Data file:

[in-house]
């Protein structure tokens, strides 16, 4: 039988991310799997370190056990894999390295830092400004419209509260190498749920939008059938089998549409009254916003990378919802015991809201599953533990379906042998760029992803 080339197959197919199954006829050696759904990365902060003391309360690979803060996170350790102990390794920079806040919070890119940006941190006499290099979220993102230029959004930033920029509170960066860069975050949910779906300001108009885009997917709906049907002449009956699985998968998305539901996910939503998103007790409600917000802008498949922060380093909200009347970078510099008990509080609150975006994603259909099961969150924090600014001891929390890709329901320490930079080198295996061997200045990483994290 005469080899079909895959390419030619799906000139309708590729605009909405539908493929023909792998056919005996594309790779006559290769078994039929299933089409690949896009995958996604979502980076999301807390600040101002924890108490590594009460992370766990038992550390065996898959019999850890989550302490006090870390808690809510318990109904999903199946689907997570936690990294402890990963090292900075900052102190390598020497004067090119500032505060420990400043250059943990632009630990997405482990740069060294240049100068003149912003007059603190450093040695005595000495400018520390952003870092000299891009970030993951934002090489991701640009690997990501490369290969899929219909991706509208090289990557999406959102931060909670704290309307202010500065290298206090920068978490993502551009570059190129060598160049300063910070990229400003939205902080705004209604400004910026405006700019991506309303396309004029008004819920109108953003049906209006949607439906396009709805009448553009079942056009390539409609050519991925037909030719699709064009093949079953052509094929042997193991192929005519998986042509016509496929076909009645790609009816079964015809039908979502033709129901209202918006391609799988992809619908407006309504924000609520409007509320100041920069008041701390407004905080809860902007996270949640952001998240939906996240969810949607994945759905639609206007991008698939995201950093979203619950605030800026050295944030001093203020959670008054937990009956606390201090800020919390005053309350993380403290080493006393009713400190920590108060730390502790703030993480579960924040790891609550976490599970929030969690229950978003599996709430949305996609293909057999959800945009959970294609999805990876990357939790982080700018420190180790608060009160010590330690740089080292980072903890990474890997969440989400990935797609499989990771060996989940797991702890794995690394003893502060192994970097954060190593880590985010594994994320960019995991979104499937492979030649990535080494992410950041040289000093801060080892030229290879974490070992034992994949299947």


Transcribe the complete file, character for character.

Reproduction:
[in-house]
């Protein structure tokens, strides 16, 4: 039988991310799997370190056990894999390295830092400004419209509260190498749920939008059938089998549409009254916003990378919802015991809201599953533990379906042998760029992803 080339197959197919199954006829050696759904990365902060003391309360690979803060996170350790102990390794920079806040919070890119940006941190006499290099979220993102230029959004930033920029509170960066860069975050949910779906300001108009885009997917709906049907002449009956699985998968998305539901996910939503998103007790409600917000802008498949922060380093909200009347970078510099008990509080609150975006994603259909099961969150924090600014001891929390890709329901320490930079080198295996061997200045990483994290 005469080899079909895959390419030619799906000139309708590729605009909405539908493929023909792998056919005996594309790779006559290769078994039929299933089409690949896009995958996604979502980076999301807390600040101002924890108490590594009460992370766990038992550390065996898959019999850890989550302490006090870390808690809510318990109904999903199946689907997570936690990294402890990963090292900075900052102190390598020497004067090119500032505060420990400043250059943990632009630990997405482990740069060294240049100068003149912003007059603190450093040695005595000495400018520390952003870092000299891009970030993951934002090489991701640009690997990501490369290969899929219909991706509208090289990557999406959102931060909670704290309307202010500065290298206090920068978490993502551009570059190129060598160049300063910070990229400003939205902080705004209604400004910026405006700019991506309303396309004029008004819920109108953003049906209006949607439906396009709805009448553009079942056009390539409609050519991925037909030719699709064009093949079953052509094929042997193991192929005519998986042509016509496929076909009645790609009816079964015809039908979502033709129901209202918006391609799988992809619908407006309504924000609520409007509320100041920069008041701390407004905080809860902007996270949640952001998240939906996240969810949607994945759905639609206007991008698939995201950093979203619950605030800026050295944030001093203020959670008054937990009956606390201090800020919390005053309350993380403290080493006393009713400190920590108060730390502790703030993480579960924040790891609550976490599970929030969690229950978003599996709430949305996609293909057999959800945009959970294609999805990876990357939790982080700018420190180790608060009160010590330690740089080292980072903890990474890997969440989400990935797609499989990771060996989940797991702890794995690394003893502060192994970097954060190593880590985010594994994320960019995991979104499937492979030649990535080494992410950041040289000093801060080892030229290879974490070992034992994949299947």